Mukul Dey

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Mukul Dey
Native name মুকুলচন্দ্র দে
Born Mukul Chandra Dey
(1895-07-23)23 July 1895
Sridharkhola, Bengal Presidency, British India
Died 1 March 1989(1989-03-01) (aged 93)
Santiniketan, West Bengal, India
Nationality Indian
Known for Etching
Spouse(s) Bina, née Roy
Dey (far left) with Rabindranath Tagore, "Kiyo-san" and another Japanese lady at Tomitaro Hara's Sankei-en in Yokohama, Japan; on 1 August 1916.

Mukul Chandra Dey (Bengali: মুকুলচন্দ্র দে) (23 July 1895 – 1 March 1989) was one of five children of Purnashashi Devi and Kula Chandra Dey.[1] He was a student of Rabindranath Tagore's Santiniketan and is considered as a pioneer of drypoint-etching in India. The entire family of Mukul Dey had artistic talents, the brother Manishi Dey was a well-known painter, and his two sisters, Annapura and Rani, were accomplished in arts and crafts as well.[2]

Mukul Dey was married to his wife Bina, née Bina Roy, which was from Khanakul, Bengal. They had one daughter named Manjari, whom they affectionately called Bukuma. Manjari was later married to Shantanu Ukil, a leading painter of the Bengal School of Art.[3]

Early years[edit]

He was the first Indian artist to travel abroad for the purpose of studying printmaking as an art.[4] While in Japan in 1916, Mukul Dey studied under Yokoyama Taikan and Kanzan Shimomura at Tokyo and Yokohama. At Yokohama Rabindranath Tagore and Mukul Dey lived as guests of Japanese silk-merchant Tomitaro Hara at his famous residential complex Sankeien, enjoying a rare opportunity to study classical Chinese and Nihonga style Japanese paintings. Especially the masterpieces of Sesshu Toyo.

Dey received his initial training at Rabindranath Tagore's Santiniketan. He then travelled to America from Japan in 1916 to learn the technique of etching under James Blanding Sloan and Bertha Jaques in Chicago, to whom Dey was introduced by American artist Roi Partridge and his wife Imogen Cunningham. Mukul Dey remained a life-member of Chicago Society of Etchers. On his return to India in 1917, Dey concentrated on creating etchings as a fine art. He also supported himself through making portrait drawings of the rich and famous, and turned these into etchings. In 1920 Dey once again travelled abroad for the purpose of study, this time learning etching and engraving under Frank Short and Muirhead Bone. He studied at both the Slade School of Fine Art and the Royal College of Art in London. At Slade School of Art Mukul Dey was a student of Professor Henry Tonks.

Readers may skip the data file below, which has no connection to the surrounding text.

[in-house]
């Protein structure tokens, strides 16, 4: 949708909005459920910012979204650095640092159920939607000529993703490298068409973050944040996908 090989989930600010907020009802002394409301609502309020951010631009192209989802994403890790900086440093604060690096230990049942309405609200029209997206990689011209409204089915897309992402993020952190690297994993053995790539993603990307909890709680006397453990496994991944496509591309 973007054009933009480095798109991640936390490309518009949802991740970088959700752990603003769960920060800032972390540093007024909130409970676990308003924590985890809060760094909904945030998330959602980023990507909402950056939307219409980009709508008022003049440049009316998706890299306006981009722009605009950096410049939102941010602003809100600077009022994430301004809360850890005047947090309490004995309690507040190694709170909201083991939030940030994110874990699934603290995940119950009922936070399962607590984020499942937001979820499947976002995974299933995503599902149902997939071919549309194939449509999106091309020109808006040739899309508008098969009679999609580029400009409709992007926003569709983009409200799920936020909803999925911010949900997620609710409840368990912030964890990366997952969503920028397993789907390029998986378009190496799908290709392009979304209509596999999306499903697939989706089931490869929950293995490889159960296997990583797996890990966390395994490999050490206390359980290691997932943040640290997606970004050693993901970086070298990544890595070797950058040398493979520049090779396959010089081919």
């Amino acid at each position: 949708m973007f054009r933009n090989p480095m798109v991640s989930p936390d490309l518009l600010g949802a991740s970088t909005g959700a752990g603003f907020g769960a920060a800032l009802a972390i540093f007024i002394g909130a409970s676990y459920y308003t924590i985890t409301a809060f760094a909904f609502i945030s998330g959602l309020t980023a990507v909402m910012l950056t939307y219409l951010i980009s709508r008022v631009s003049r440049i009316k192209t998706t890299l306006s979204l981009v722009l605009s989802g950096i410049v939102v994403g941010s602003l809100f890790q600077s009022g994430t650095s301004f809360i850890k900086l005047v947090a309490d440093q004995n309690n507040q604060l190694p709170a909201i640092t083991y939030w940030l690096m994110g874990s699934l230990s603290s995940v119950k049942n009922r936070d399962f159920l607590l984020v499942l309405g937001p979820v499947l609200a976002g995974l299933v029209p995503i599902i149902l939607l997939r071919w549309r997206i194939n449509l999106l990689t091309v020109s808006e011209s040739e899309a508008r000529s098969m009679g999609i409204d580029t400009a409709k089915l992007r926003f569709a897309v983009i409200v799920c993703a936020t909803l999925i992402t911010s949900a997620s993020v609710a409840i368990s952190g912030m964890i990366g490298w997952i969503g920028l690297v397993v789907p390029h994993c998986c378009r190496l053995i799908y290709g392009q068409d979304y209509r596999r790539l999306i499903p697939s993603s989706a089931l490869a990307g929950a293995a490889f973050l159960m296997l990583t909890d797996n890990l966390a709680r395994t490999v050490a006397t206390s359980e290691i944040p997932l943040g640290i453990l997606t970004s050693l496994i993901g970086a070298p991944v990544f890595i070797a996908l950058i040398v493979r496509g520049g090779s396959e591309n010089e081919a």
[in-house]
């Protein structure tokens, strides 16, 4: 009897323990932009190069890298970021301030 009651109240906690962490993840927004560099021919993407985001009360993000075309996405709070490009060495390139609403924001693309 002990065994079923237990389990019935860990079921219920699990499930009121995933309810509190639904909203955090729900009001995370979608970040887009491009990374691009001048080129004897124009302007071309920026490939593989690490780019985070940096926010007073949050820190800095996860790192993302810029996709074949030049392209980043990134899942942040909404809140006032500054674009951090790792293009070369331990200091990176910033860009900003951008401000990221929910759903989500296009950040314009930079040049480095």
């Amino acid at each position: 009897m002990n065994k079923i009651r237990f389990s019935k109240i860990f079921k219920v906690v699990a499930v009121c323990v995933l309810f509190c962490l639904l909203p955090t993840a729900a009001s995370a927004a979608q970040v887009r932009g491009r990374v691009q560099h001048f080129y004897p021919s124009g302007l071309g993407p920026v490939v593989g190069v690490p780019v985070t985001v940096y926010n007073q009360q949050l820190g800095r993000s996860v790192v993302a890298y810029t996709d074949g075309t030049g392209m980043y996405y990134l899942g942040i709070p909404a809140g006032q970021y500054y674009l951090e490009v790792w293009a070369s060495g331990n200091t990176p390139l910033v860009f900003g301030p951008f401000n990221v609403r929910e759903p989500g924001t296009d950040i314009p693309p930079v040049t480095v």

According to the Polish sculptor Stanislaw Szukalski, when Mukul was in America, he showed Szukalski his drawings, which impressed the artist. He then told Szukalski of his desire to venture into Paris, to "finish his study", despite the extreme disapproval of this decision by Mukul's mentor, Tagore. Szukalski thought of Paris as a factory for the "brainwashing of the public of every nation", into thinking Kandinski, Picasso, etc., were masters. Szukalski told Mukul, "You are already a fine artist, but with your silly anticipation of finding miraculous Culture in Europe, you will swallow as a new religion any pseudo-movement, any Ism of the misfits who abuse painting and sculpture with combs, forks and brushes stuck in their noses to give an easy semblance of individuality. Later come to Europe, with enough belief in yourself to look upon European Decadence with CONTEMPT and the ability to select really worthy examples of Art from all ages and Cultures". This argument persuaded Mukul to return to Santiniketan, to the delight of Tagore.